So, you are admitted to a hospital in Southern California for a surgical procedure. Your operation is a success, but with one caveat: you contract an infection that was acquired attendant to that surgery.
That’s just bad luck, right?
That hypothetical is, well, anything but fictional in the world of medicine as it is practiced in California and elsewhere across the country.
Put another way: Any reader of this blog who thinks that infections visited upon patients receiving in-facility care are a singular anomaly in the medical industry needs to reevaluate that view after being introduced to some hard empirical evidence noting otherwise.
Like this, for instance. According to the Centers for Disease Control and Prevention, about four out of every 100 infection-free patients admitted to a U.S. hospital don’t remain in that salutary state while receiving in-house care.
Although quick consideration of those odds might lead to the conclusion that maybe hospital infections aren’t really such a big deal, a bit of extrapolation might temper that conclusion.
To wit: When the total number of admitted patients nationally is considered, that four-percent figure takes on a whole new meaning. According to the CDC, more than 720,000 patients suffered in-facility infections in a recent year.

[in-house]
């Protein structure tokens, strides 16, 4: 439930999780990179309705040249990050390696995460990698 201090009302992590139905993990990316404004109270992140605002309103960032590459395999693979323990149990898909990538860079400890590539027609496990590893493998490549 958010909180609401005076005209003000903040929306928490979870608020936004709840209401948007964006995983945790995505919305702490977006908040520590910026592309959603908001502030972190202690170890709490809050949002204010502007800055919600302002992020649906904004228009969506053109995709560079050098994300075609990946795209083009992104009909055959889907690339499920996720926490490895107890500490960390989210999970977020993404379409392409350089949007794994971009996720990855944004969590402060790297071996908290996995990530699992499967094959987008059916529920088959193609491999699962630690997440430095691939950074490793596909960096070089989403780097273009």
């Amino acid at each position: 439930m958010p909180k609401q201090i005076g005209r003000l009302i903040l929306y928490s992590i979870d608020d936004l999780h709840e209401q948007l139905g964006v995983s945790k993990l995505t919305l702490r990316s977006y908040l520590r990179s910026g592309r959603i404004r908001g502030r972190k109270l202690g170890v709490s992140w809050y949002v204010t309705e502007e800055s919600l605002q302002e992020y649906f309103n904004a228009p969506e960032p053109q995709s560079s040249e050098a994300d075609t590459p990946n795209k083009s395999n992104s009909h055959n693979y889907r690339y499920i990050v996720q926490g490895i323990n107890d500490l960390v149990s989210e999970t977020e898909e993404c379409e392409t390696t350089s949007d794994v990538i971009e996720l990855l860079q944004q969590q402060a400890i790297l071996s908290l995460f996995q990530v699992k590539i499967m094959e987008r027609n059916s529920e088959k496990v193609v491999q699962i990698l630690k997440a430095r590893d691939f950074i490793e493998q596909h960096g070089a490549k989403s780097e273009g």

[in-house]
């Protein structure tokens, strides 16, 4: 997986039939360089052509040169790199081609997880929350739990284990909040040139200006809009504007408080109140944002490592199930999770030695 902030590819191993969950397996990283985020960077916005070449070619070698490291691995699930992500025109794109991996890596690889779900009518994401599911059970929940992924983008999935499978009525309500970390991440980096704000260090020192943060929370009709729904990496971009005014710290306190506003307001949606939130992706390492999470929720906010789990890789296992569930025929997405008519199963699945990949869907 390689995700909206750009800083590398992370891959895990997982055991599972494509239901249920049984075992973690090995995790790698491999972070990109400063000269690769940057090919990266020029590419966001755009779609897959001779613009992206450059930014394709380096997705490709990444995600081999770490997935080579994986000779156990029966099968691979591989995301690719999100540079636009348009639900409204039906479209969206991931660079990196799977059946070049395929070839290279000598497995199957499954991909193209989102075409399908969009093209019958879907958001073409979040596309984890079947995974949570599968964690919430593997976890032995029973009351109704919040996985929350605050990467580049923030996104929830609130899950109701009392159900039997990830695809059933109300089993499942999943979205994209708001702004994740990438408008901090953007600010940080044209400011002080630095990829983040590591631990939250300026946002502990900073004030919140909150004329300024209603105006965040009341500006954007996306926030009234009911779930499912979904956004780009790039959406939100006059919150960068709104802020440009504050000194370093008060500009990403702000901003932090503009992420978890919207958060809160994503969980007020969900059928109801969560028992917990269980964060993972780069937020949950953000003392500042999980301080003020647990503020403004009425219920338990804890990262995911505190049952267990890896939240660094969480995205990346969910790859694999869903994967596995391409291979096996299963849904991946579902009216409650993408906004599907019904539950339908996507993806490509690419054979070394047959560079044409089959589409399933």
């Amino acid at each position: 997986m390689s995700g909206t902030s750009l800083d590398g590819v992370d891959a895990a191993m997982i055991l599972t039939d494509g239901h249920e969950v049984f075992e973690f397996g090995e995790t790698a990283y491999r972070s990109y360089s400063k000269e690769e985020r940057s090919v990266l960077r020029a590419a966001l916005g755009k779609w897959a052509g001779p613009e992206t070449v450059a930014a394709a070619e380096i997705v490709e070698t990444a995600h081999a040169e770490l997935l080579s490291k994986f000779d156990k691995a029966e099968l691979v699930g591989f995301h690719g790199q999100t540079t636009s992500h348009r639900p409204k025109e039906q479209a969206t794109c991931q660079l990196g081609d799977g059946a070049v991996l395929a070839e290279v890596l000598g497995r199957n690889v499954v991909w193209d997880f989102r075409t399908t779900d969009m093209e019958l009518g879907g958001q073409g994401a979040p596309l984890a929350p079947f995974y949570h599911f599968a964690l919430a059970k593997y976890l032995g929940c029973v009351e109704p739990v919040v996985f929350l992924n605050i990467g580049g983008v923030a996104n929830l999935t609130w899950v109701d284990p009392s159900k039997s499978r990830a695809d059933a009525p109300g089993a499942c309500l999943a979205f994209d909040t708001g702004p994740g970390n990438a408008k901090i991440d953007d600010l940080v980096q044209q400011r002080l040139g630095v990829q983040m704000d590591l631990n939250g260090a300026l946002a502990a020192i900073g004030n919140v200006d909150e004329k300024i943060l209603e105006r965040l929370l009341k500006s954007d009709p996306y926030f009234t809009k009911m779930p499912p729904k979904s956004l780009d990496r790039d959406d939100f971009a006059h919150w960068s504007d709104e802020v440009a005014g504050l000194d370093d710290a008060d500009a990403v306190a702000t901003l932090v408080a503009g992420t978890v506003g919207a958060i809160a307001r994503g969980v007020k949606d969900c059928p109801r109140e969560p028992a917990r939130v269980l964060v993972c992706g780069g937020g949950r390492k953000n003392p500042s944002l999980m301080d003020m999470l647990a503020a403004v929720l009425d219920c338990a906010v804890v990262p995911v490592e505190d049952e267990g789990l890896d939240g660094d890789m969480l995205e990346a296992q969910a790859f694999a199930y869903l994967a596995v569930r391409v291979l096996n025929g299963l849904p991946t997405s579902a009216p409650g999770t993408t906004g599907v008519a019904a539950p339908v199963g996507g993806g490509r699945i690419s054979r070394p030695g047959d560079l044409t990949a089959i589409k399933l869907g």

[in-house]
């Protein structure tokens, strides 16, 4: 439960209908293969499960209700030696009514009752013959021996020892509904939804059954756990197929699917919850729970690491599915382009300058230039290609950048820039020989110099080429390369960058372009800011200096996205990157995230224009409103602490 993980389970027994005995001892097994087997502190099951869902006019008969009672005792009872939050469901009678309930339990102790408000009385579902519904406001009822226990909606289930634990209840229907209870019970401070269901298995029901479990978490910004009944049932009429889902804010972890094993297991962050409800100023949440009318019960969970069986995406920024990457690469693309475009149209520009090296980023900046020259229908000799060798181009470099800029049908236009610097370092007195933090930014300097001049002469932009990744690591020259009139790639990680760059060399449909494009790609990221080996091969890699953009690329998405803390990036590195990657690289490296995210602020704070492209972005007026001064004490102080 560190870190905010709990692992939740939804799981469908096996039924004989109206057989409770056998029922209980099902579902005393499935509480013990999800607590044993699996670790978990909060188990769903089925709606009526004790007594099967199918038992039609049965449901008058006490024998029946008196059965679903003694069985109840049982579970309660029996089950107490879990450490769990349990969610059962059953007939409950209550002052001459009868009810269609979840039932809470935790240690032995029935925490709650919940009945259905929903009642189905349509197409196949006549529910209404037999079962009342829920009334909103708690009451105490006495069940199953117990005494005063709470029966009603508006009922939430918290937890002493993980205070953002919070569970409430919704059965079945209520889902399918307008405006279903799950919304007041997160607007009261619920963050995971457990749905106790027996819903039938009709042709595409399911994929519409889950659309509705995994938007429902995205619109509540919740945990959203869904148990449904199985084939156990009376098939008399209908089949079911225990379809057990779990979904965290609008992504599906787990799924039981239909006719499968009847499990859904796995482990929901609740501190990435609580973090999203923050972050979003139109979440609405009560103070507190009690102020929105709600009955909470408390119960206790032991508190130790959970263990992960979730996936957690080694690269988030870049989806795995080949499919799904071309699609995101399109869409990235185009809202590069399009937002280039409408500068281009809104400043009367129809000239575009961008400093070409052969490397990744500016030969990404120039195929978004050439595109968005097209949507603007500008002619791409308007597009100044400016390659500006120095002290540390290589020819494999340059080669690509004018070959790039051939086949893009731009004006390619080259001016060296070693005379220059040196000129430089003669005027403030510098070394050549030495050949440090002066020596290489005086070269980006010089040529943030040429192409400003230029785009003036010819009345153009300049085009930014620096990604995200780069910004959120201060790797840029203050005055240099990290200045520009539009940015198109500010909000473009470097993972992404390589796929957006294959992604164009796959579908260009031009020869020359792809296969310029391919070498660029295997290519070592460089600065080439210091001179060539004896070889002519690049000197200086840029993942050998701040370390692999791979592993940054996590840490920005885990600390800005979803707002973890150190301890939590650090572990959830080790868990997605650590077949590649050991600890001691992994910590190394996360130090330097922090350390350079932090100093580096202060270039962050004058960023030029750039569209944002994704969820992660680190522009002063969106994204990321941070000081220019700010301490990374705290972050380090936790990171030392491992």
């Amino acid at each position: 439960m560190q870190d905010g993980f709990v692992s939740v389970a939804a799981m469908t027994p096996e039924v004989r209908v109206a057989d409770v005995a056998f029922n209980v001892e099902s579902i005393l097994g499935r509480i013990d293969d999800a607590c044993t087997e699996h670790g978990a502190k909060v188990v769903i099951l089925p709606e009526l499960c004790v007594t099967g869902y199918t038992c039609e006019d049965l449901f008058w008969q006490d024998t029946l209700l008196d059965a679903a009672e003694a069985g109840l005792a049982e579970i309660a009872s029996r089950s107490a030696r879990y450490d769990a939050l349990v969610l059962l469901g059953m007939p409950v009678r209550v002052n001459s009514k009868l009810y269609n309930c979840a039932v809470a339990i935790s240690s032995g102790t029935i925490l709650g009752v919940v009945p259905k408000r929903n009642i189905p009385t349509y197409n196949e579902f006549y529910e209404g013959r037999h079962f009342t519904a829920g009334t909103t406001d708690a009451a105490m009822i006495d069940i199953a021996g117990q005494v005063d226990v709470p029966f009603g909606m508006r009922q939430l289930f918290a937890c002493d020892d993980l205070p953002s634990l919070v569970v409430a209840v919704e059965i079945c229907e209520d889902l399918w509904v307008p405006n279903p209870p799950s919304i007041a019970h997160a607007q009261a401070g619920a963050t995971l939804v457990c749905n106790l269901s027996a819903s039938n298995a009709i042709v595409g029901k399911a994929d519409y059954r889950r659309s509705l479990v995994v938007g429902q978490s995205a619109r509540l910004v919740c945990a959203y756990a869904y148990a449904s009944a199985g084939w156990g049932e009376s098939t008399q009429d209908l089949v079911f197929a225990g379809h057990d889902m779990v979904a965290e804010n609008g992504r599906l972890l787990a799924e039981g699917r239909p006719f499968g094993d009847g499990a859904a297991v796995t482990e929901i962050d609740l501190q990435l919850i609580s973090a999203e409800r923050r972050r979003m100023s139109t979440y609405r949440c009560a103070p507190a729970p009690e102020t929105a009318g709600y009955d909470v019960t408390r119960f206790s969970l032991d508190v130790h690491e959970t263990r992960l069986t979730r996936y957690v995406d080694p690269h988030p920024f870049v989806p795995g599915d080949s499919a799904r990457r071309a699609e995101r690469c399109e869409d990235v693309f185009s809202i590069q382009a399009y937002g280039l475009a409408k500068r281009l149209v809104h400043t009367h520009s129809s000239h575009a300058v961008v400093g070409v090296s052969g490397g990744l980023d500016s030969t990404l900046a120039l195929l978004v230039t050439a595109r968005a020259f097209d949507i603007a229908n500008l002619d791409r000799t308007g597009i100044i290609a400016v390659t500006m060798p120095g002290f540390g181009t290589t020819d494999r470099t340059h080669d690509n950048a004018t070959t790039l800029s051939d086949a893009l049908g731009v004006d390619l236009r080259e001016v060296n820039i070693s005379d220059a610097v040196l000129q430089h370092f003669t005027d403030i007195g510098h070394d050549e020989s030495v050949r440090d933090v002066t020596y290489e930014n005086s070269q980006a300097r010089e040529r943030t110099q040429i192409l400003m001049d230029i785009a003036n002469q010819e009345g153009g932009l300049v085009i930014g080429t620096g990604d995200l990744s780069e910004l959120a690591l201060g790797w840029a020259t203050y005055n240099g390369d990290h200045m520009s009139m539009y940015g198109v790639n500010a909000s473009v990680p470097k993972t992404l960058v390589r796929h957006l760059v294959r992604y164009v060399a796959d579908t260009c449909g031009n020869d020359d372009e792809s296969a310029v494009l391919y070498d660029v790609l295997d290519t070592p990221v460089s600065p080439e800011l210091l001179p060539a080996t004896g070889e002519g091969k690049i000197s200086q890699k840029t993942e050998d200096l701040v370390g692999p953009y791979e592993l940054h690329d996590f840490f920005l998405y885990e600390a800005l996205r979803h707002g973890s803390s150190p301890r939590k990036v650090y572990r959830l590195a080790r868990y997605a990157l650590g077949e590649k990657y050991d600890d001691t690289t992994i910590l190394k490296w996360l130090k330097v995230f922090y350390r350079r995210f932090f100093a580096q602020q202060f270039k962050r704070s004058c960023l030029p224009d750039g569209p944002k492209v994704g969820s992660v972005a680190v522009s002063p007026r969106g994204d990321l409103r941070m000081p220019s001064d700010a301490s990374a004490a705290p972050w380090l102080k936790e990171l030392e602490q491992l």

And about 75,000 of them died.
Those figures understandably make medical infections a top-rung industry concern, especially because the following of strict protocols and care standards is intimately tied to a curbed infection rate.
In other words, infections are less of a problem in hospitals where negligent practices and behaviors are controlled to a comparatively high degree.
Because of a strong belief that greater focus and effort on infection control must logically yield improved results, the CDC calls infection reduction one of the “winnable battles” that medical authorities face.
There is mixed evidence regarding that assessment. A recent study shows improvement in some areas, with dismal results in others.
And, tellingly, the CDC has concluded that infection-curbing goals enunciated in a national plan enacted in 2009 have not yet been realized.